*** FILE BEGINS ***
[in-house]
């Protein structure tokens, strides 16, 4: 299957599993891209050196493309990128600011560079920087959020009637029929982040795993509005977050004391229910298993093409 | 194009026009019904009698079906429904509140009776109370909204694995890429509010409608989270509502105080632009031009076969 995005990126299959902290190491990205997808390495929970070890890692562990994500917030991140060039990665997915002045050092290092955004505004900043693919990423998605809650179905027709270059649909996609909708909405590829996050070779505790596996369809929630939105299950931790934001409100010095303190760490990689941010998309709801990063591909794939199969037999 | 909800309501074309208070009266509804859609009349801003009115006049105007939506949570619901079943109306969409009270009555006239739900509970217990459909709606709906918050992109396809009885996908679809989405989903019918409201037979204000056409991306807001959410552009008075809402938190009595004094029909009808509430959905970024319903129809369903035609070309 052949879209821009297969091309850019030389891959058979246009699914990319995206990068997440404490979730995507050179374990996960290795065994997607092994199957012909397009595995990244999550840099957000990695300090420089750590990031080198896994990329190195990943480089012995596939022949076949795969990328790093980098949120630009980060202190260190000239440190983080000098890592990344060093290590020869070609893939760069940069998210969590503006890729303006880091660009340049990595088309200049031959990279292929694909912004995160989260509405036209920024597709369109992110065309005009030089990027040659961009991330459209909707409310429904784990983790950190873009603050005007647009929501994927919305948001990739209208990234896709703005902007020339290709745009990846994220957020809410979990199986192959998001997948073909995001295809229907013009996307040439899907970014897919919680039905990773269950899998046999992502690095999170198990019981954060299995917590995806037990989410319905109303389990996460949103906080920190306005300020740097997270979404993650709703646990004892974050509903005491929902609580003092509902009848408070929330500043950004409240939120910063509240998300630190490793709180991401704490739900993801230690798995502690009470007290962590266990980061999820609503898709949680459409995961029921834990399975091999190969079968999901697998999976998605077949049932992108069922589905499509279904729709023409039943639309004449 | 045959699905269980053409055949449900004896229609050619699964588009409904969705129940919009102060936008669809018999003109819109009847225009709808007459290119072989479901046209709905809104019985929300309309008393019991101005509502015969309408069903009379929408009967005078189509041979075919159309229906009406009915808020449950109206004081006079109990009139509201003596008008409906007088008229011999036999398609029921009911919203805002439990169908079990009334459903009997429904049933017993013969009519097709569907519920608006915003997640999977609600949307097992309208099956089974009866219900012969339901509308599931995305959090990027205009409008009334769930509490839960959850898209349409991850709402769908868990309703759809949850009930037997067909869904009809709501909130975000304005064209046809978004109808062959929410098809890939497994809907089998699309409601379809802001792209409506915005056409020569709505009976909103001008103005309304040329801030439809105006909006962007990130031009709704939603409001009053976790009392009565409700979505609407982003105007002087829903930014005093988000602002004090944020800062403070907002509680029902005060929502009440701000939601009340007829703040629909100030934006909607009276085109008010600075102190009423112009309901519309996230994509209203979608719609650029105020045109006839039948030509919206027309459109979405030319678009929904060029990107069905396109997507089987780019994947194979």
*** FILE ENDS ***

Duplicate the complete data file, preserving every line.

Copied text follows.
[in-house]
């Protein structure tokens, strides 16, 4: 299957599993891209050196493309990128600011560079920087959020009637029929982040795993509005977050004391229910298993093409 | 194009026009019904009698079906429904509140009776109370909204694995890429509010409608989270509502105080632009031009076969 995005990126299959902290190491990205997808390495929970070890890692562990994500917030991140060039990665997915002045050092290092955004505004900043693919990423998605809650179905027709270059649909996609909708909405590829996050070779505790596996369809929630939105299950931790934001409100010095303190760490990689941010998309709801990063591909794939199969037999 | 909800309501074309208070009266509804859609009349801003009115006049105007939506949570619901079943109306969409009270009555006239739900509970217990459909709606709906918050992109396809009885996908679809989405989903019918409201037979204000056409991306807001959410552009008075809402938190009595004094029909009808509430959905970024319903129809369903035609070309 052949879209821009297969091309850019030389891959058979246009699914990319995206990068997440404490979730995507050179374990996960290795065994997607092994199957012909397009595995990244999550840099957000990695300090420089750590990031080198896994990329190195990943480089012995596939022949076949795969990328790093980098949120630009980060202190260190000239440190983080000098890592990344060093290590020869070609893939760069940069998210969590503006890729303006880091660009340049990595088309200049031959990279292929694909912004995160989260509405036209920024597709369109992110065309005009030089990027040659961009991330459209909707409310429904784990983790950190873009603050005007647009929501994927919305948001990739209208990234896709703005902007020339290709745009990846994220957020809410979990199986192959998001997948073909995001295809229907013009996307040439899907970014897919919680039905990773269950899998046999992502690095999170198990019981954060299995917590995806037990989410319905109303389990996460949103906080920190306005300020740097997270979404993650709703646990004892974050509903005491929902609580003092509902009848408070929330500043950004409240939120910063509240998300630190490793709180991401704490739900993801230690798995502690009470007290962590266990980061999820609503898709949680459409995961029921834990399975091999190969079968999901697998999976998605077949049932992108069922589905499509279904729709023409039943639309004449 | 045959699905269980053409055949449900004896229609050619699964588009409904969705129940919009102060936008669809018999003109819109009847225009709808007459290119072989479901046209709905809104019985929300309309008393019991101005509502015969309408069903009379929408009967005078189509041979075919159309229906009406009915808020449950109206004081006079109990009139509201003596008008409906007088008229011999036999398609029921009911919203805002439990169908079990009334459903009997429904049933017993013969009519097709569907519920608006915003997640999977609600949307097992309208099956089974009866219900012969339901509308599931995305959090990027205009409008009334769930509490839960959850898209349409991850709402769908868990309703759809949850009930037997067909869904009809709501909130975000304005064209046809978004109808062959929410098809890939497994809907089998699309409601379809802001792209409506915005056409020569709505009976909103001008103005309304040329801030439809105006909006962007990130031009709704939603409001009053976790009392009565409700979505609407982003105007002087829903930014005093988000602002004090944020800062403070907002509680029902005060929502009440701000939601009340007829703040629909100030934006909607009276085109008010600075102190009423112009309901519309996230994509209203979608719609650029105020045109006839039948030509919206027309459109979405030319678009929904060029990107069905396109997507089987780019994947194979």